If virtually everyone you talk to think stocks are going straight up, it’s an excellent indicator we could be approaching the end of the current stock market bubble.
During the last five trading days, volume in put options has lagged volume in call options by 51.87% as investors make bullish bets in their portfolios. However, this is still among the highest levels of put buying seen during the last two years, indicating extreme fear on the part of investors. — CNN Business
Like many bubbles before it, the current stock market bubble is likely to drain away more slowly than it inflated. As always, there will be short, sharp corrections down followed by short relief rallies, before once again falling to another new low. The full unwinding will likely be quite slow — perhaps taking many months or even years. All the stop-loss orders and option selling that seemed so easy as the market relentlessly climbed, will suddenly turn against the inexperienced investor.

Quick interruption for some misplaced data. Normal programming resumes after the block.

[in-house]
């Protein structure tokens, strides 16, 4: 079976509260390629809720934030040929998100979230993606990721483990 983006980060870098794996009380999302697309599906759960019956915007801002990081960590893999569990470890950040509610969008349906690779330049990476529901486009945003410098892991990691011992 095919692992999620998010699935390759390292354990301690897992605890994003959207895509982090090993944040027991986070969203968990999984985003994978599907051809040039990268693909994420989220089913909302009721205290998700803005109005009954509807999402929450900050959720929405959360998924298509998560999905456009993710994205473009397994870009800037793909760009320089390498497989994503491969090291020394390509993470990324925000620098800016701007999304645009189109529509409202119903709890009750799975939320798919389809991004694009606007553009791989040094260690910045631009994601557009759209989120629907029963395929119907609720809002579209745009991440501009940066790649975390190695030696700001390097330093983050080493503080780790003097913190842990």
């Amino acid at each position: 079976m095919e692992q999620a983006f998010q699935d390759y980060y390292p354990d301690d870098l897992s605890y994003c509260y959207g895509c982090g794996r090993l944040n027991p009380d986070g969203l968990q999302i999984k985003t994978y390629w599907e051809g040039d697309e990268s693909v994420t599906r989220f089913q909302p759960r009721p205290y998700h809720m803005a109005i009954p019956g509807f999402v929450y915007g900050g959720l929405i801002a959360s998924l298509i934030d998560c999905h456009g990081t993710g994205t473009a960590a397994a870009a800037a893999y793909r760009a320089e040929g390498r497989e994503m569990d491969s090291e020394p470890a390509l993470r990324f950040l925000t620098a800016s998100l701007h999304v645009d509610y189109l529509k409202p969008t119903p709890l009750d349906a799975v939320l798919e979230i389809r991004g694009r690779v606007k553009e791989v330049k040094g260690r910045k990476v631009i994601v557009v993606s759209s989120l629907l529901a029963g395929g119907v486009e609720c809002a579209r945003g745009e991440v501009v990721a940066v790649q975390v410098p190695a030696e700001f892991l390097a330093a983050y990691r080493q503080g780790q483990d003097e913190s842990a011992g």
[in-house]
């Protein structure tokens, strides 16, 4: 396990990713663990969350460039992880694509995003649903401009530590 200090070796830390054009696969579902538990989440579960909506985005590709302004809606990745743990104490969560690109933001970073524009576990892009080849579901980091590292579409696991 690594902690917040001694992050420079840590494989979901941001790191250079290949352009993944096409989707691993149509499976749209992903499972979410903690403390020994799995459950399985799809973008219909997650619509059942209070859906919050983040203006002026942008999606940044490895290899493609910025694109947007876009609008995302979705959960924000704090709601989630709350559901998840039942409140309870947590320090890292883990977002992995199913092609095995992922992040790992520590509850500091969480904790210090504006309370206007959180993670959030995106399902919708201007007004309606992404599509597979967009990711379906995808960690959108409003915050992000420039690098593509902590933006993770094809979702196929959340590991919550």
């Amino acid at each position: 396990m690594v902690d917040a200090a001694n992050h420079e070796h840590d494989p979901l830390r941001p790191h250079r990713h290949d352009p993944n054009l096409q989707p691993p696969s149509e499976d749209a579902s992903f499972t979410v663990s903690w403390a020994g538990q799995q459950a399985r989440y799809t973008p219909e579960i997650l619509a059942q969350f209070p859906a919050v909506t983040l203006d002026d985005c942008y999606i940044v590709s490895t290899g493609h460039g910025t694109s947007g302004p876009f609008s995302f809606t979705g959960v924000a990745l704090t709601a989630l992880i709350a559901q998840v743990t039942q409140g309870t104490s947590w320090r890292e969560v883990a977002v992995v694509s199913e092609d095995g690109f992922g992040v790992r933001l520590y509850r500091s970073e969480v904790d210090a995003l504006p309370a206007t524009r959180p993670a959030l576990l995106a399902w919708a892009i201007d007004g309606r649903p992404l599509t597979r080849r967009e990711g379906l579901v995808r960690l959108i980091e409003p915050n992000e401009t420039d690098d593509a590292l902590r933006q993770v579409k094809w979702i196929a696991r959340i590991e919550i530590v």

As more and more investors get burned as the market continues to correct, many investors will leave the markets, some permanently like they did in 1999 — disgusted with trading and the stock market. The money will flow to less risky investments, like property and fixed income (as interest rates begin rising again). This outflow will put even more downward pressure on the stock market, as it always has every time we’ve seen a stock market bubble burst.
Perhaps an even better question to ask is, how far could stock prices ultimately retreat? How low the markets go will depend on the timing of the Federal Reserve and central banks around the world. Pull back liquidity too quickly and the economy may reverse back toward recession. Pull back liquidy too late and a second Japan bubble economy could be triggered, potentially leaving investors with another ‘lost decade’. Unfortunately, history suggests central banks often get the timing wrong.
Although we can’t know the future, this might be an excellent time to review your portfolio and at least think about rebalancing or re-weighting your investments, just in case. If you agree timing the stock market is a fool's game… how about the Federal Reserve trying to time the world’s largest economy?